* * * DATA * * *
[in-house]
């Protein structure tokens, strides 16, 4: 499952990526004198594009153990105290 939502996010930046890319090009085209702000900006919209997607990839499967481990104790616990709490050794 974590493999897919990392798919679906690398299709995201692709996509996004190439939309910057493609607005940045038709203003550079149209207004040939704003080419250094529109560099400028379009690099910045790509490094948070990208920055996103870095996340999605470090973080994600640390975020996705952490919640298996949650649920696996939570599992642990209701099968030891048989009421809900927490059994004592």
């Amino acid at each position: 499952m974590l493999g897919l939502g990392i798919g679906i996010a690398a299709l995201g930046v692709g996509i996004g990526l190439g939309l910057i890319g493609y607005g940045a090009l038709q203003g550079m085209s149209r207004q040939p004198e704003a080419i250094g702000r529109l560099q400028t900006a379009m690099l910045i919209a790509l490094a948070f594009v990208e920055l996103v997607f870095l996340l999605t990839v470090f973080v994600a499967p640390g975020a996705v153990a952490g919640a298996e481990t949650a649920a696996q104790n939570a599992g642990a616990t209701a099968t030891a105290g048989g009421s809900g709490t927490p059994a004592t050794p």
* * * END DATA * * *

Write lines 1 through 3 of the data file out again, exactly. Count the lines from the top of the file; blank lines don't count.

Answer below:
[in-house]
């Protein structure tokens, strides 16, 4: 499952990526004198594009153990105290 939502996010930046890319090009085209702000900006919209997607990839499967481990104790616990709490050794 974590493999897919990392798919679906690398299709995201692709996509996004190439939309910057493609607005940045038709203003550079149209207004040939704003080419250094529109560099400028379009690099910045790509490094948070990208920055996103870095996340999605470090973080994600640390975020996705952490919640298996949650649920696996939570599992642990209701099968030891048989009421809900927490059994004592």
């Amino acid at each position: 499952m974590l493999g897919l939502g990392i798919g679906i996010a690398a299709l995201g930046v692709g996509i996004g990526l190439g939309l910057i890319g493609y607005g940045a090009l038709q203003g550079m085209s149209r207004q040939p004198e704003a080419i250094g702000r529109l560099q400028t900006a379009m690099l910045i919209a790509l490094a948070f594009v990208e920055l996103v997607f870095l996340l999605t990839v470090f973080v994600a499967p640390g975020a996705v153990a952490g919640a298996e481990t949650a649920a696996q104790n939570a599992g642990a616990t209701a099968t030891a105290g048989g009421s809900g709490t927490p059994a004592t050794p």